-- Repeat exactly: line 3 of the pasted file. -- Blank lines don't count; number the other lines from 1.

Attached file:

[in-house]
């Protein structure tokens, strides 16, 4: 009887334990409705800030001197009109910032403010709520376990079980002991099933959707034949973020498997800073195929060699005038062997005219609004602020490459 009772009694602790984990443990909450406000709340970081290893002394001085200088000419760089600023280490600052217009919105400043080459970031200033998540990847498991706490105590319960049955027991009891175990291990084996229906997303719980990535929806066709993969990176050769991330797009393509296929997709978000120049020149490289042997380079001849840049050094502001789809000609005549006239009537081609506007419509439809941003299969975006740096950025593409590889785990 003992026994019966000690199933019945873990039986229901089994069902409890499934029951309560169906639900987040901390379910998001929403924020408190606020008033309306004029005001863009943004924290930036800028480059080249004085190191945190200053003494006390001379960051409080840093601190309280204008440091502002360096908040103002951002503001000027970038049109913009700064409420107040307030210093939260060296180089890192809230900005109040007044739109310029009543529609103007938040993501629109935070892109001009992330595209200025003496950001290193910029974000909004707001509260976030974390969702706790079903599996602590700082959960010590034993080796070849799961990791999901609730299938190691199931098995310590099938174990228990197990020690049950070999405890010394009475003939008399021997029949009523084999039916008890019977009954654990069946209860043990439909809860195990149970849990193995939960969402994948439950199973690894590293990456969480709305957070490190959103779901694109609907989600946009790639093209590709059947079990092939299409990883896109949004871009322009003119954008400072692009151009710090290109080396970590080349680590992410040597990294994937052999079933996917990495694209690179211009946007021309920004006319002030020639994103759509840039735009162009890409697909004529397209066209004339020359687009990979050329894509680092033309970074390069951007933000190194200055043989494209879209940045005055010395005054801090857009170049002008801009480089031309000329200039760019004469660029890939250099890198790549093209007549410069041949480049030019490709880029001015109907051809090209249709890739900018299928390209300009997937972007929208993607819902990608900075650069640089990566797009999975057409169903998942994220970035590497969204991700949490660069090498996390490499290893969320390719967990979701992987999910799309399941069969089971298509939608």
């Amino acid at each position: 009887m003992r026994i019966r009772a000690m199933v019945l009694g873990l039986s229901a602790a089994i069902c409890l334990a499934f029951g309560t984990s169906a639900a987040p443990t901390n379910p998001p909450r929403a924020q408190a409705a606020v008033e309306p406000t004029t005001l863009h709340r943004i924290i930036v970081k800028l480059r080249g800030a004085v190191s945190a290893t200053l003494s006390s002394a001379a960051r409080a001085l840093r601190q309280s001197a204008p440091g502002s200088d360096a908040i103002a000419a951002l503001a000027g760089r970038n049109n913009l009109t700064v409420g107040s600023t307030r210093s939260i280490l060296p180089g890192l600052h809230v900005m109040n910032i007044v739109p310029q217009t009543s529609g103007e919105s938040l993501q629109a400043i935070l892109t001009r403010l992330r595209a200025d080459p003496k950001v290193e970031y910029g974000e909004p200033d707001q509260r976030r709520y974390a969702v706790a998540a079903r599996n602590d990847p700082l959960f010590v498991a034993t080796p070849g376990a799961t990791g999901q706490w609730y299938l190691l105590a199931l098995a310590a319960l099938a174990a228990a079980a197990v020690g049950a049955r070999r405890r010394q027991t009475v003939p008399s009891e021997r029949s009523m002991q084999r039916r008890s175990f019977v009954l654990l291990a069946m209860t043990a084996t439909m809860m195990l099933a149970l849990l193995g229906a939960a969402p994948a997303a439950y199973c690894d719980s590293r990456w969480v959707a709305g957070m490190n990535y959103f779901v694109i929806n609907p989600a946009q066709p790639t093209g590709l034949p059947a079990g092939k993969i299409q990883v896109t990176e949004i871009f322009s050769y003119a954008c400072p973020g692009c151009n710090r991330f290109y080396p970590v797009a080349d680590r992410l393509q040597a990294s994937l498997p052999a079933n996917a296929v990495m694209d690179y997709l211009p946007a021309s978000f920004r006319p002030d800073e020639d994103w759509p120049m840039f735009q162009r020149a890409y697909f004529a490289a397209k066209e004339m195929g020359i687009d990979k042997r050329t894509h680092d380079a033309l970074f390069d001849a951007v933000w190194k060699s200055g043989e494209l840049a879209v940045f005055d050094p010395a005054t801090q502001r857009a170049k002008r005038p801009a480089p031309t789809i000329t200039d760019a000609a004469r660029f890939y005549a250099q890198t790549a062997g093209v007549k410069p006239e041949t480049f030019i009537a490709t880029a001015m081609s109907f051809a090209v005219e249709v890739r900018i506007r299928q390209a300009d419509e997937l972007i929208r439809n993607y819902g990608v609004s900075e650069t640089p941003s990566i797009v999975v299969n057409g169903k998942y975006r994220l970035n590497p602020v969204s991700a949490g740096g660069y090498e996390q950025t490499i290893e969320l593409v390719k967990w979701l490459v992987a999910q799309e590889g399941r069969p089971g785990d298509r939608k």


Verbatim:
């Amino acid at each position: 009887m003992r026994i019966r009772a000690m199933v019945l009694g873990l039986s229901a602790a089994i069902c409890l334990a499934f029951g309560t984990s169906a639900a987040p443990t901390n379910p998001p909450r929403a924020q408190a409705a606020v008033e309306p406000t004029t005001l863009h709340r943004i924290i930036v970081k800028l480059r080249g800030a004085v190191s945190a290893t200053l003494s006390s002394a001379a960051r409080a001085l840093r601190q309280s001197a204008p440091g502002s200088d360096a908040i103002a000419a951002l503001a000027g760089r970038n049109n913009l009109t700064v409420g107040s600023t307030r210093s939260i280490l060296p180089g890192l600052h809230v900005m109040n910032i007044v739109p310029q217009t009543s529609g103007e919105s938040l993501q629109a400043i935070l892109t001009r403010l992330r595209a200025d080459p003496k950001v290193e970031y910029g974000e909004p200033d707001q509260r976030r709520y974390a969702v706790a998540a079903r599996n602590d990847p700082l959960f010590v498991a034993t080796p070849g376990a799961t990791g999901q706490w609730y299938l190691l105590a199931l098995a310590a319960l099938a174990a228990a079980a197990v020690g049950a049955r070999r405890r010394q027991t009475v003939p008399s009891e021997r029949s009523m002991q084999r039916r008890s175990f019977v009954l654990l291990a069946m209860t043990a084996t439909m809860m195990l099933a149970l849990l193995g229906a939960a969402p994948a997303a439950y199973c690894d719980s590293r990456w969480v959707a709305g957070m490190n990535y959103f779901v694109i929806n609907p989600a946009q066709p790639t093209g590709l034949p059947a079990g092939k993969i299409q990883v896109t990176e949004i871009f322009s050769y003119a954008c400072p973020g692009c151009n710090r991330f290109y080396p970590v797009a080349d680590r992410l393509q040597a990294s994937l498997p052999a079933n996917a296929v990495m694209d690179y997709l211009p946007a021309s978000f920004r006319p002030d800073e020639d994103w759509p120049m840039f735009q162009r020149a890409y697909f004529a490289a397209k066209e004339m195929g020359i687009d990979k042997r050329t894509h680092d380079a033309l970074f390069d001849a951007v933000w190194k060699s200055g043989e494209l840049a879209v940045f005055d050094p010395a005054t801090q502001r857009a170049k002008r005038p801009a480089p031309t789809i000329t200039d760019a000609a004469r660029f890939y005549a250099q890198t790549a062997g093209v007549k410069p006239e041949t480049f030019i009537a490709t880029a001015m081609s109907f051809a090209v005219e249709v890739r900018i506007r299928q390209a300009d419509e997937l972007i929208r439809n993607y819902g990608v609004s900075e650069t640089p941003s990566i797009v999975v299969n057409g169903k998942y975006r994220l970035n590497p602020v969204s991700a949490g740096g660069y090498e996390q950025t490499i290893e969320l593409v390719k967990w979701l490459v992987a999910q799309e590889g399941r069969p089971g785990d298509r939608k």